When people’s lives intersect with our operations, it’s the operation that’s crucial… You have a conscience Phillip, there’s nothing wrong with that. But conscience can be dangerous – Gabriel
The Americans S3E5: Salang Pass
In the first two seasons of The Americans, there was a lot of focus on Elizabeth, and Kerri Russel attracted a lot of praise for her wonderful performance. Matthew Rhys is just as good as Russel, and he shows it this week, as Phillip has several missions going at once. Whatever he has going on with Kimberley, especially now that he discovers she’s the same age as his own daughter, is weighing on his mind. He’s decided to approve of Paige’s baptism request, which provokes further argument with Elizabeth, and Martha’s really insistent about adopting a child. Furthermore, we learn more about the training he was put through by the KGB, which informs his hesitation with both Kimberley and Paige.
Enough about Phillip for now, because I want to briefly discuss Elizabeth’s meeting with her AA friend, who also happens to work for the defence contractor Northrop. I spent last week and the start of this week wondering what her importance was, and now I know. Elizabeth moves Lisa and her children to a safe house, and Lisa tells Elizabeth that she applied for a transfer to a different location. In order to make sure this happens, Elizabeth finds another man at a similar level in Northrop and kills him by dropping his car on him while he’s working on it. These people are brutal. Despite having gone to church with Paige in order to try and recruit her, she’s not a particular fan of this baptism idea, which is the latest iteration of her argument with Phillip. Phillip has decided to support the baptism – I don’t know why, Phillip is a guarded person, but Elizabeth is a Communism zealot. The rise of the religious right as a political began in the United States in the 1980s as Reagan gained their support, and Paige’s faith is a concern to her mother, who was raised in a system that denounced religion because Communism is the true faith.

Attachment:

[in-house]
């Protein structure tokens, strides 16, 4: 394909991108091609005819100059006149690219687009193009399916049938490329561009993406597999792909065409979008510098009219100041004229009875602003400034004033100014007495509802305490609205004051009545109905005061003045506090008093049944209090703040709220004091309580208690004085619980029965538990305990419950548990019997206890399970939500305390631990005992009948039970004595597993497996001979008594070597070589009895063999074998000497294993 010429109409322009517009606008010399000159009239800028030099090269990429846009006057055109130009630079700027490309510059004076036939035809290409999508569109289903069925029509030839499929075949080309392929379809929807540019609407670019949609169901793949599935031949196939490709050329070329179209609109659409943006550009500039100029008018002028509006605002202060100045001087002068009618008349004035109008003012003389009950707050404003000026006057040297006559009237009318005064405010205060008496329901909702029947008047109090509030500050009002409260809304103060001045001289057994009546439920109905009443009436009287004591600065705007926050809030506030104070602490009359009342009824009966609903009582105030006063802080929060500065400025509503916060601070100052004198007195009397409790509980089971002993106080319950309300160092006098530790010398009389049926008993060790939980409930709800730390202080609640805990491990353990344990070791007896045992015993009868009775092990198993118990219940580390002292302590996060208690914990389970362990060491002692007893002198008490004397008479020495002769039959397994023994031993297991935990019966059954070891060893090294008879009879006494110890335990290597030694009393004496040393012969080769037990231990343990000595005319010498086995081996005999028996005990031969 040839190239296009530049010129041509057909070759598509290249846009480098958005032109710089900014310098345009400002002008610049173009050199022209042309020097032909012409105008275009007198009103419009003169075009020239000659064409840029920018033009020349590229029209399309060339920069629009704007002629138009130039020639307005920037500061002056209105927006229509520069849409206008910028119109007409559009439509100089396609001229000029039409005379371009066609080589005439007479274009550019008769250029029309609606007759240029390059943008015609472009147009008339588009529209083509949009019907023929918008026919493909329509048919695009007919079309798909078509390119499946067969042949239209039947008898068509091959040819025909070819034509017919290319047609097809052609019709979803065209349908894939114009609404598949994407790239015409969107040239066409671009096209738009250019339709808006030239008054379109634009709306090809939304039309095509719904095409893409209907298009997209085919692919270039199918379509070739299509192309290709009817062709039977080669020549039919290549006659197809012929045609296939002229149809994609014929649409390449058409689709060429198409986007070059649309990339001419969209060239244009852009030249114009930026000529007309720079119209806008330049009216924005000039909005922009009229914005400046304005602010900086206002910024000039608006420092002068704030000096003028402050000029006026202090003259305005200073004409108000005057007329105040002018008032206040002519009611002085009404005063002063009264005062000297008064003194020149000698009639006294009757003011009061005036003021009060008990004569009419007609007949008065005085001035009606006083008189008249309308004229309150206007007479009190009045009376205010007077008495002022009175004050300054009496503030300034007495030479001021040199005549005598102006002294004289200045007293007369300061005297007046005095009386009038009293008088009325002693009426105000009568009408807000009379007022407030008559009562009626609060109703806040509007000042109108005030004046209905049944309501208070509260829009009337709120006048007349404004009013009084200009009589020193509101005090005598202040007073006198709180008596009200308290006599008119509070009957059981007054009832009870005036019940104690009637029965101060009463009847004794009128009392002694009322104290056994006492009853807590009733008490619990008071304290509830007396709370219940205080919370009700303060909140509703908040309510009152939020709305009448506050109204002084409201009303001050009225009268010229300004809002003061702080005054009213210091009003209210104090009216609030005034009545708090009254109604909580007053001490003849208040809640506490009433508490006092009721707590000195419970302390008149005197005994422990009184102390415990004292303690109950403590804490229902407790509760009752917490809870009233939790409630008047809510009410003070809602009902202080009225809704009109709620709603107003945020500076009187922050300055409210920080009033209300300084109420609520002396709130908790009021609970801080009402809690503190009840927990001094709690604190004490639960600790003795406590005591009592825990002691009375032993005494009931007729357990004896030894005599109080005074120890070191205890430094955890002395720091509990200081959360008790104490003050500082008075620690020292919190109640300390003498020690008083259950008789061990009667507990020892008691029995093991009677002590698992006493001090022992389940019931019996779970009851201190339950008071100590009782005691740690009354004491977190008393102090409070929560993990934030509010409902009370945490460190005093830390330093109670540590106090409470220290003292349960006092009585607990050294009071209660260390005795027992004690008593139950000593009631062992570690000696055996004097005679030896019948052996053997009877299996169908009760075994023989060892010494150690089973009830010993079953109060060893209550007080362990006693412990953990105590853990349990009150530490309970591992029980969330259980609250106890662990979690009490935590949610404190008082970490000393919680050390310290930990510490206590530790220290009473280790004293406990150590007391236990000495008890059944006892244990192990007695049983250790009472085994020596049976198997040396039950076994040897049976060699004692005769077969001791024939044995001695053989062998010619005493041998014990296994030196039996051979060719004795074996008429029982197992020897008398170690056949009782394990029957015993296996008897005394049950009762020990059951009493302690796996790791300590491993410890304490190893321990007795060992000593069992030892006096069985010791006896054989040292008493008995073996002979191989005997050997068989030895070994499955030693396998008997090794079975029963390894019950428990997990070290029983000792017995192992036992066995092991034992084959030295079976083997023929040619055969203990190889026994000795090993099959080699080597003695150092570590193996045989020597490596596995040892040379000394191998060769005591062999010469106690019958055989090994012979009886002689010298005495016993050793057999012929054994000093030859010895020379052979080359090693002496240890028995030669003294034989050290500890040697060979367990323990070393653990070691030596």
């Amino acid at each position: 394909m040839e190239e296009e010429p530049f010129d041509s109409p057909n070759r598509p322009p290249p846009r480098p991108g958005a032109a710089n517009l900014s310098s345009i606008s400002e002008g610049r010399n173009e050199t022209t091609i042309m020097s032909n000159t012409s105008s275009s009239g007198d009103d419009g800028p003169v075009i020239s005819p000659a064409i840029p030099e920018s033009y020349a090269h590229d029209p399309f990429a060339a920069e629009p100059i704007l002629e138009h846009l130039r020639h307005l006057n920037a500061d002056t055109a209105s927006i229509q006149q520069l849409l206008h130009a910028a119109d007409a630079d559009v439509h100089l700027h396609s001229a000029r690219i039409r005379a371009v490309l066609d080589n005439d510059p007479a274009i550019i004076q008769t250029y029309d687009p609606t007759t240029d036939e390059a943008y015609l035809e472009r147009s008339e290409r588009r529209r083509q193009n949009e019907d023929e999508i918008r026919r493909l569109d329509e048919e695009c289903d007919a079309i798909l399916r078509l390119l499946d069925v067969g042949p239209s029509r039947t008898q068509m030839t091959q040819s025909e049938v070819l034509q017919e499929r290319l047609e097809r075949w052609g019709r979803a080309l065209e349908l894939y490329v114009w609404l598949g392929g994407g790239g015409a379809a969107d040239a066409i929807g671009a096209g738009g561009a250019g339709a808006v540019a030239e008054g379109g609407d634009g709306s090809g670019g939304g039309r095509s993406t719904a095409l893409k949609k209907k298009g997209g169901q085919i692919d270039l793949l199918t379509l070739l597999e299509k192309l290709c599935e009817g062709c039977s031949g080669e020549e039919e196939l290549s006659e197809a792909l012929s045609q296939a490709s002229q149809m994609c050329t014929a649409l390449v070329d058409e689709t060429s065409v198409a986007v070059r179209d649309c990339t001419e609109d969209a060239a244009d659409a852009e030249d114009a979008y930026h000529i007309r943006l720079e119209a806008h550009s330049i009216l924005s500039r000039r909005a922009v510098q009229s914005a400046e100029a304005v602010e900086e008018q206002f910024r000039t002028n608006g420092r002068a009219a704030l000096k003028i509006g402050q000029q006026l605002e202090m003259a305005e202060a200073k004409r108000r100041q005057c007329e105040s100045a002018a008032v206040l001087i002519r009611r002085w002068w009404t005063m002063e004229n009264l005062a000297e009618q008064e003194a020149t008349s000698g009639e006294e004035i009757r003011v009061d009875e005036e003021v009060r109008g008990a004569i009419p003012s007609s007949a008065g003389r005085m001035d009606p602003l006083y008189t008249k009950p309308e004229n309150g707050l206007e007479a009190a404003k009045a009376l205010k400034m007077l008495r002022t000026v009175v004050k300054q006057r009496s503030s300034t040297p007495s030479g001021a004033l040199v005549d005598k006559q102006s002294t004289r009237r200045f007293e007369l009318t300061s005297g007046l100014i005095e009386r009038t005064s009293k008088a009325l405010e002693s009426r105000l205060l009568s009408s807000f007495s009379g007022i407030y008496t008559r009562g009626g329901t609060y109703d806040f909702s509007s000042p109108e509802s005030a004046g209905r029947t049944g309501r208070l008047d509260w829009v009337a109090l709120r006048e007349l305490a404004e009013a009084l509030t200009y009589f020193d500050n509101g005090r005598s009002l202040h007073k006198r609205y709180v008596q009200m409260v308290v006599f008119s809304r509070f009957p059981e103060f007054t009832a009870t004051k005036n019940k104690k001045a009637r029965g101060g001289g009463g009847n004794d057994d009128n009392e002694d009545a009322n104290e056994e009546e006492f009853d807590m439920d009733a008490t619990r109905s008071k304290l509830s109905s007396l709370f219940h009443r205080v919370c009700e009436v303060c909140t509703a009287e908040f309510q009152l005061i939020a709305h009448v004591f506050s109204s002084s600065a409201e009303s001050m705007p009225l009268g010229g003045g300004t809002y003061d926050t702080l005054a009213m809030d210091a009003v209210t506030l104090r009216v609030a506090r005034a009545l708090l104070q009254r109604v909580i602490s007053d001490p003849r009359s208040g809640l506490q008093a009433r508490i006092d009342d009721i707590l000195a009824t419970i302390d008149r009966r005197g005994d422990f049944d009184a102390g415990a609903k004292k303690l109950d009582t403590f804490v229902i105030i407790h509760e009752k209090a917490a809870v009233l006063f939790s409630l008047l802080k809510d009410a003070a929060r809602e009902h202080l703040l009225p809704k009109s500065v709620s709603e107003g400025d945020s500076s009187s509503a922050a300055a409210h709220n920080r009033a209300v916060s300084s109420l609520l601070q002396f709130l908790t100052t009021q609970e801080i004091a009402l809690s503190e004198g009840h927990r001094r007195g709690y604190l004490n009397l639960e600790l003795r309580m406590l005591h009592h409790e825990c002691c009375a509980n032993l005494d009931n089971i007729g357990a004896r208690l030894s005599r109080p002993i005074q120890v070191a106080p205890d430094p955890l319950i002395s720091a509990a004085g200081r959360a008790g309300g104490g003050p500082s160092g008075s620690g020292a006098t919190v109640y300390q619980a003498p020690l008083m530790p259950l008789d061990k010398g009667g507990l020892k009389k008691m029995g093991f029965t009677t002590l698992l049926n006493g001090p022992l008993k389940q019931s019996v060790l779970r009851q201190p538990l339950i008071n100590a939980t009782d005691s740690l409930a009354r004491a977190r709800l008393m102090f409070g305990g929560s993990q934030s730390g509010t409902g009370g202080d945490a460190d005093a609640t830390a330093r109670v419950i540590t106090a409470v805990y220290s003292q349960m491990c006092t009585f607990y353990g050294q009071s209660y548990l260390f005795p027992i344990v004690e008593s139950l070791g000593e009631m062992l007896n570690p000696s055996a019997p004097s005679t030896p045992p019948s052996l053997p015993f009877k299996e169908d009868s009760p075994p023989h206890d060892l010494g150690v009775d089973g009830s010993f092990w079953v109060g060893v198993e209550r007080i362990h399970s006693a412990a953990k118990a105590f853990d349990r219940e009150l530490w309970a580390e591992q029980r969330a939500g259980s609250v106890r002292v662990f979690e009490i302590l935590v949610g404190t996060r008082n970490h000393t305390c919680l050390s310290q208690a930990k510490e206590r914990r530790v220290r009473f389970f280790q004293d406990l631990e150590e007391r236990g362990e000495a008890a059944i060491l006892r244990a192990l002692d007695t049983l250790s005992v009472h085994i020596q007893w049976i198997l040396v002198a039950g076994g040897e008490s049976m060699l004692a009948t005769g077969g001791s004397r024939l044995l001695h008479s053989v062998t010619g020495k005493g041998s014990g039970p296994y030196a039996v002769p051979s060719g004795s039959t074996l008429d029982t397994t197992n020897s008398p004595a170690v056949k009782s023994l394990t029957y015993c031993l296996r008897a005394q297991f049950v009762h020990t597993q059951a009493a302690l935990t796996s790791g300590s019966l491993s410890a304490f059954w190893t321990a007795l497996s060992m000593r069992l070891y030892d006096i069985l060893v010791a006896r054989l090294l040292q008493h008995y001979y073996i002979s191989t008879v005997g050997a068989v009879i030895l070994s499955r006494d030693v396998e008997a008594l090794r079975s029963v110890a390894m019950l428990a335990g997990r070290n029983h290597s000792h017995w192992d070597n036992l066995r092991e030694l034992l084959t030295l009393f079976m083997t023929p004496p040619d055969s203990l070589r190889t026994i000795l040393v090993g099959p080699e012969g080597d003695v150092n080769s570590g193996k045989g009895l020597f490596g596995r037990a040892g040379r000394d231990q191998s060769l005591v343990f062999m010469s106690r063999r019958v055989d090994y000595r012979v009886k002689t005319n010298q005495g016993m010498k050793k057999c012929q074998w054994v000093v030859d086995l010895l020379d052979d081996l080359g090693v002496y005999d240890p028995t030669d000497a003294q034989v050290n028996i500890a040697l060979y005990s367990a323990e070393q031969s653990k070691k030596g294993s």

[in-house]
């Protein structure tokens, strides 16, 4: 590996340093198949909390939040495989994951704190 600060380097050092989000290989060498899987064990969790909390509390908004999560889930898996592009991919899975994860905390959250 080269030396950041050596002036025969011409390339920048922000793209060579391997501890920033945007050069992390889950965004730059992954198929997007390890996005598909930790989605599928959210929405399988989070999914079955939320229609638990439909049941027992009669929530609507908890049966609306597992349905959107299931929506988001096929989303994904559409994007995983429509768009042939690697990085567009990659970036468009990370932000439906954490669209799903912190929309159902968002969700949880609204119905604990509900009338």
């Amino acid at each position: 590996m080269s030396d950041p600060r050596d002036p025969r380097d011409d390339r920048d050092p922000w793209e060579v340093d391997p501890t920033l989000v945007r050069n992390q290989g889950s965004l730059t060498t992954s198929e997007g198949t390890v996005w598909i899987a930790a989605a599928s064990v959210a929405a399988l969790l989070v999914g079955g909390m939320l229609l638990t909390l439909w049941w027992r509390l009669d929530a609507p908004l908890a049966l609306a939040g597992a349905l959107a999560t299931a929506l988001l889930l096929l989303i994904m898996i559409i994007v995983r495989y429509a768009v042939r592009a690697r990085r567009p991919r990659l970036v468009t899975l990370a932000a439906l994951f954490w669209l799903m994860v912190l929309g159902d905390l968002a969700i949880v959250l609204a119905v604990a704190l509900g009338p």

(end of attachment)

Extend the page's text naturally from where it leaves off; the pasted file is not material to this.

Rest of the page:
The most important thing we learn about Phillip this week is that in order to be approved for his mission, he went under extensive sex training, the way a prostitute would. We know that Elizabeth has been through this, and that she was also sexually assaulted, but the flashbacks to Phillip’s training were still shocking. He had to learn how to make the sex seem real, whether he was with a woman or a man, and even though we’ve seen our heroes sleep with several assets, as he asks Elizabeth whether he should sleep with Kimberley, we can put together that Paige is going to have to go through this kind of training as well. If I was Paige’s parent, I would rather my daughter get baptised than initiated into the KGB. Teenagers think they’re adults, but fifteen is incredibly young.